I am not sure what is driving this need but I guess it has something to do with the falling price of storage and the rise of world wide data collection via the web. So lots of business now have lots of data sitting there. There is also hype about the businesses that do data analytics well - e.g. Amazon or Uber - that leads people to think "They make money from their data. I have data. I should be able to make money out of it".There are also lots of blog posts and talks about this tool or that (e.g. Hadoop or Map Reduce) has enabled the data analytics, which usually gloss over the basics like linear regression because everyone does that...right? 

In the Computerworld article Machine learning: Demystifying linear regression and feature selection they make this very good point
Much of the art in data science is understanding the problem domain well enough to build up a clean set of features that are likely related to what you want to model.
 and show how using training data that has been modelled with clean features outperforms using all the data without any domain insight. So yes, machine learning probably can be useful just be prepared to understand the data and be able to run your own regression analysis on any training sets needed.

Configuring things

Again, the hype seems to have come from wanting to copy successful market leaders and I can almost hear people thinking "Netflix adapt the recommendations without configuring it, can I configure my users menu structure? (or whatever)". Adapting to changing usage or conditions that your software operates in is a perfectly reasonable desire. But here it's worth asking how much "adaptability" to we really require? and how much of the conditions of this can I realistically foresee? For example adaptive polling of mailboxes may not require a vast neural net to see traffic cycles and usage behaviour to tweak the likely poll time. We might just be able to write much less code that has enough adaptability based on what it found last time and a simple heuristic.

Final Thought

So please, do explore the potential that machine learning has to offer but don't expect it to be a silver bullet or replace understanding your domain. I think that AI surrounds us to much now for another AI winter to set in, but too much hype isn't good for any tool or approach.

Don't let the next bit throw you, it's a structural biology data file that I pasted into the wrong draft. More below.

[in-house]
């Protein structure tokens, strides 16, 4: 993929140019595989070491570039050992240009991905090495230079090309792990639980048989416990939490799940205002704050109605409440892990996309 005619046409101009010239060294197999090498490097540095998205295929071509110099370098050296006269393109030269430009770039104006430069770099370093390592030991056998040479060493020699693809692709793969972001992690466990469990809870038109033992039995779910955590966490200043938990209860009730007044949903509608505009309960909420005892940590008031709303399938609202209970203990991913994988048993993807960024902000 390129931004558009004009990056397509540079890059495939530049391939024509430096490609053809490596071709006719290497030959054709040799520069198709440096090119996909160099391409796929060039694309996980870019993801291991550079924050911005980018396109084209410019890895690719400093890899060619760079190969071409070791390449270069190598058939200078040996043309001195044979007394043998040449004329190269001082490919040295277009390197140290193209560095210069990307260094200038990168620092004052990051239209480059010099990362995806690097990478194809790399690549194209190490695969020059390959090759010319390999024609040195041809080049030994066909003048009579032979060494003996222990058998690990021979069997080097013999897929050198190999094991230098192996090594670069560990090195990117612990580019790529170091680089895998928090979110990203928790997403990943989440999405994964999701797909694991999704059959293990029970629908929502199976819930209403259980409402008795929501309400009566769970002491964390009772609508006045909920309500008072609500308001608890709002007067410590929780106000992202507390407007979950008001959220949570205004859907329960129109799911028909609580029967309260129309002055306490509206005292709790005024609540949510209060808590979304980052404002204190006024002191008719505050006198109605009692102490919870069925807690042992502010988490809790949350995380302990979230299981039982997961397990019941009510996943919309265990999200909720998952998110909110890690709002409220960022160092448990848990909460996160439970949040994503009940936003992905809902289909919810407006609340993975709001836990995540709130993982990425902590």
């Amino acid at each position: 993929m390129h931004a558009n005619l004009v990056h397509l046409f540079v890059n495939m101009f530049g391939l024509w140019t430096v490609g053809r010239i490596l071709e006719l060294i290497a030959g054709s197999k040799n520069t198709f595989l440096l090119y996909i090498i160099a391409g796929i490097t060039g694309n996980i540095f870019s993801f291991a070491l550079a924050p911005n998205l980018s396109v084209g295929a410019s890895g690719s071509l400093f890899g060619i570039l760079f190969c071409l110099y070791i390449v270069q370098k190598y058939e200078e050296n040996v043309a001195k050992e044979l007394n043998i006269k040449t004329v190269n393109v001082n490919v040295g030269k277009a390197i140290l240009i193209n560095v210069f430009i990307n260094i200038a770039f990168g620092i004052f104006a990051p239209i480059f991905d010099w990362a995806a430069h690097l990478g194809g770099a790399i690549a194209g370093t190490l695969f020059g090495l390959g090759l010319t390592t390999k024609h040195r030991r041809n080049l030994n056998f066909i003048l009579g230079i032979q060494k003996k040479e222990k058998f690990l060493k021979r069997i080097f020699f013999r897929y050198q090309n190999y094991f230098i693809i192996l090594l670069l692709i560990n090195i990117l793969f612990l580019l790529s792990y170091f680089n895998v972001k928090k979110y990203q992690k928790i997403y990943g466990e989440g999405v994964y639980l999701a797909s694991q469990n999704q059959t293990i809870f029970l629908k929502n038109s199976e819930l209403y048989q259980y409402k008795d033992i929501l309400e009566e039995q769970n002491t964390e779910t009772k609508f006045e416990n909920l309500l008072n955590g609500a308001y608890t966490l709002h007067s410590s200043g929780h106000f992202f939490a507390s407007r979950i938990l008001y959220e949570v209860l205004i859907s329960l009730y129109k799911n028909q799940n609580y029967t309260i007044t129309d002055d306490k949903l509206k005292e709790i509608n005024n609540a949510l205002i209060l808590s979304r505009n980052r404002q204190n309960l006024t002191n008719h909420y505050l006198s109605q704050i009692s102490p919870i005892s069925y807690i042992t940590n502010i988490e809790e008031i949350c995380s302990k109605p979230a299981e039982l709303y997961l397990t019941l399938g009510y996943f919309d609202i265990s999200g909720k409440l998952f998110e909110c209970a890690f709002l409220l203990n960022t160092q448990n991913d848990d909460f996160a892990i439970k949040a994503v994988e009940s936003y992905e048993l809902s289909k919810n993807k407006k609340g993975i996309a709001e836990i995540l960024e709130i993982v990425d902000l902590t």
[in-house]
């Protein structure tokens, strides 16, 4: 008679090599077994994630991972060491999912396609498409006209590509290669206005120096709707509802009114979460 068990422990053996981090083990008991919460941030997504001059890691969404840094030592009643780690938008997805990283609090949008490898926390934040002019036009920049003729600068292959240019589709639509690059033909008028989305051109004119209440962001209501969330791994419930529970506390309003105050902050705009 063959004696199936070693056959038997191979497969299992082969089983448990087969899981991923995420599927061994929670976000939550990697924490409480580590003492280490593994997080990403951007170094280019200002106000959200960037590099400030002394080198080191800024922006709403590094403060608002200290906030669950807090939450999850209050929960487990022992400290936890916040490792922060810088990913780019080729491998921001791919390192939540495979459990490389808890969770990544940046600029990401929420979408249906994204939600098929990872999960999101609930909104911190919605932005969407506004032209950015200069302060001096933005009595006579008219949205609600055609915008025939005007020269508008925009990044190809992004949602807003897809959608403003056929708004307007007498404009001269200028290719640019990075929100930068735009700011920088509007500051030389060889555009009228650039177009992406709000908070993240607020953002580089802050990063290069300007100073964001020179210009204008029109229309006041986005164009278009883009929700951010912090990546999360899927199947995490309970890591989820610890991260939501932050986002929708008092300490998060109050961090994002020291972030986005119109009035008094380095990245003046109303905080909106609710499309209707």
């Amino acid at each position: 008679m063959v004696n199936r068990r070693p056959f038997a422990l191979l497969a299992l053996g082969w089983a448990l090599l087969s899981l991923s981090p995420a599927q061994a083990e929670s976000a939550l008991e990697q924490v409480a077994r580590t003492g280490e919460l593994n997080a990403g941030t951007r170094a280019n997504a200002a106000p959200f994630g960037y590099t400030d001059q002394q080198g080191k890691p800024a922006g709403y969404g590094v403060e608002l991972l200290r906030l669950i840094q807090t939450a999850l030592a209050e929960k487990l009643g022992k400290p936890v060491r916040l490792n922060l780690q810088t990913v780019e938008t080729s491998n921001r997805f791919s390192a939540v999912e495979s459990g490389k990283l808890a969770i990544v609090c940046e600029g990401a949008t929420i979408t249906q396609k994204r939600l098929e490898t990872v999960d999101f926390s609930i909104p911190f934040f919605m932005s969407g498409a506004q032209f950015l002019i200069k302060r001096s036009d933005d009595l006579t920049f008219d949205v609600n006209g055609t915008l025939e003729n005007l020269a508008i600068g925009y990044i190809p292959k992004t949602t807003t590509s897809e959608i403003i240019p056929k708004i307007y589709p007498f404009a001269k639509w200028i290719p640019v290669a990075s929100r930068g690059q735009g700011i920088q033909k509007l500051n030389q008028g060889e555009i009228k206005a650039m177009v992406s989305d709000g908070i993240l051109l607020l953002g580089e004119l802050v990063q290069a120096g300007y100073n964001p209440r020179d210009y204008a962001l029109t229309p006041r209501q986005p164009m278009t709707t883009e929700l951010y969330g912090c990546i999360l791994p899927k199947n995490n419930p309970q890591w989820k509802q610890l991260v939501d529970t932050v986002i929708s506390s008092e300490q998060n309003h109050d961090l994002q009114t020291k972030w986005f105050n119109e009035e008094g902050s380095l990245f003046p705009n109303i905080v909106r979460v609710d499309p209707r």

Monday, 9 May 2016

On Twitter and lists

Being into product development I am unsurprisingly fasinated by features and how other product people approach and solve problems. One particular feature that intrigues me is Twitter lists.  It is a simple feature with one configuration option - private or public - and one setting to either add people or remove them from the list. There are no big built in workflows or obvious big assumptions (at least to me) of how Twitter are forcing intending you to use their list. One of the things that I love about this is that it allows you to project your needs onto the feature and use it to solve your problem.

So being interested in finding out more about this - and wanting to test out Twitter polls! - I did a quick survey to see who else uses lists

Now it's not very scientific and the results were hardly overhwelming, but it did reflect a straw poll that I did in real life. Not much interest, but if someone was interested then they not only used their own lists but subscribed to other people's as well. Looking around I saw some interesting policies to get engagement based on following behaviour, e.g. This blog by Edward Nevraumont, so I wondered how lists could be used in a similar way. I have slowly developed a usage of lists to help me at conferences and it breaks down into three phases:

  1. Phase 1 - pre-conference

    As the conference organisers start to tweet including speakers twitter handles I create a public list for that event and add any accounts to it (including the organisers).
  2. Phase 2 - during the conference

    This is especially useful for multi-day congferences where I follow the conference hashtag for at least the morning session of day 1. Adding new accounts that I see pop up either on the hashtag or retweeted with the hashtag. This means that I am ready for day 2 to see what the other attendees or speakers are discussing and catch comments that may not have the #hashtag included (or a slight typo in the #hastag! ;-)
  3. Phase 3 - post-conference

    I now have a tailored list of people who are pre-qualified as interested enough in a topic to not only attend a conference but tweet interesting snippets on that topic. Even if I follow the people on this list separately it can be useful to quickly dip into likely conversation areas.
I have tried this a couple of times now with some conferences easier than others, for example The Lean Event (Brighton 2016) had mainly individuals attending who were active on Twitter is different from a trade show like Phocuswright Europe (10-12 May 2016) where my list is taking shape and which has more corporate accounts tweeting.

My lists are usually fairly plainly named in terms of intentions, just the event name. But I have seen some which are more of an invitation, for example I was recently added to this list inviting me to a face-to-face meeting at MTPCon ... unfortunately I wasn't there and only retweeted someone who was. This is where you need to be careful. Usually in my usage that's OK as we are interested in topics of interest rather than physical presence.

That's how one way that you can use lists, how do you use them?

Should we design better products for older people?

This week I've been having a bit of think about products for an older audience, prompted by this tweet by Tom Peters ("The red bull...